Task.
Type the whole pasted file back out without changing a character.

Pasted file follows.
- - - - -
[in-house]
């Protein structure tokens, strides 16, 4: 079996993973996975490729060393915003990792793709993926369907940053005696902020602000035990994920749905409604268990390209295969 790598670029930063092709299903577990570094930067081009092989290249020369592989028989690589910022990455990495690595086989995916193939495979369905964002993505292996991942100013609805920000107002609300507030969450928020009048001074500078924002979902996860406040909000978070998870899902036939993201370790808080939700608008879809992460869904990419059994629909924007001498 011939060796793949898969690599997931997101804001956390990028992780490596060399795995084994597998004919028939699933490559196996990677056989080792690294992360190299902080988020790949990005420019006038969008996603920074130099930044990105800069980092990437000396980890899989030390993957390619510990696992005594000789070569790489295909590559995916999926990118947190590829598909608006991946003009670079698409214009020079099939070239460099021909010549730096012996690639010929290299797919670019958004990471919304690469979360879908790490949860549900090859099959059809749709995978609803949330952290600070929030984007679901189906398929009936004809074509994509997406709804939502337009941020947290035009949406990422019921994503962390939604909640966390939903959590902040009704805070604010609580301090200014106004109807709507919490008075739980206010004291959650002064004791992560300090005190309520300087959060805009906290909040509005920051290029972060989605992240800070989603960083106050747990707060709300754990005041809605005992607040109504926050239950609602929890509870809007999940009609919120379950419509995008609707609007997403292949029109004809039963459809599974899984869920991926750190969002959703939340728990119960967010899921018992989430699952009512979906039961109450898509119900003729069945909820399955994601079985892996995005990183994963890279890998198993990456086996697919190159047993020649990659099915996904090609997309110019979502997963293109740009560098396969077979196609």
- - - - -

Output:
[in-house]
């Protein structure tokens, strides 16, 4: 079996993973996975490729060393915003990792793709993926369907940053005696902020602000035990994920749905409604268990390209295969 790598670029930063092709299903577990570094930067081009092989290249020369592989028989690589910022990455990495690595086989995916193939495979369905964002993505292996991942100013609805920000107002609300507030969450928020009048001074500078924002979902996860406040909000978070998870899902036939993201370790808080939700608008879809992460869904990419059994629909924007001498 011939060796793949898969690599997931997101804001956390990028992780490596060399795995084994597998004919028939699933490559196996990677056989080792690294992360190299902080988020790949990005420019006038969008996603920074130099930044990105800069980092990437000396980890899989030390993957390619510990696992005594000789070569790489295909590559995916999926990118947190590829598909608006991946003009670079698409214009020079099939070239460099021909010549730096012996690639010929290299797919670019958004990471919304690469979360879908790490949860549900090859099959059809749709995978609803949330952290600070929030984007679901189906398929009936004809074509994509997406709804939502337009941020947290035009949406990422019921994503962390939604909640966390939903959590902040009704805070604010609580301090200014106004109807709507919490008075739980206010004291959650002064004791992560300090005190309520300087959060805009906290909040509005920051290029972060989605992240800070989603960083106050747990707060709300754990005041809605005992607040109504926050239950609602929890509870809007999940009609919120379950419509995008609707609007997403292949029109004809039963459809599974899984869920991926750190969002959703939340728990119960967010899921018992989430699952009512979906039961109450898509119900003729069945909820399955994601079985892996995005990183994963890279890998198993990456086996697919190159047993020649990659099915996904090609997309110019979502997963293109740009560098396969077979196609």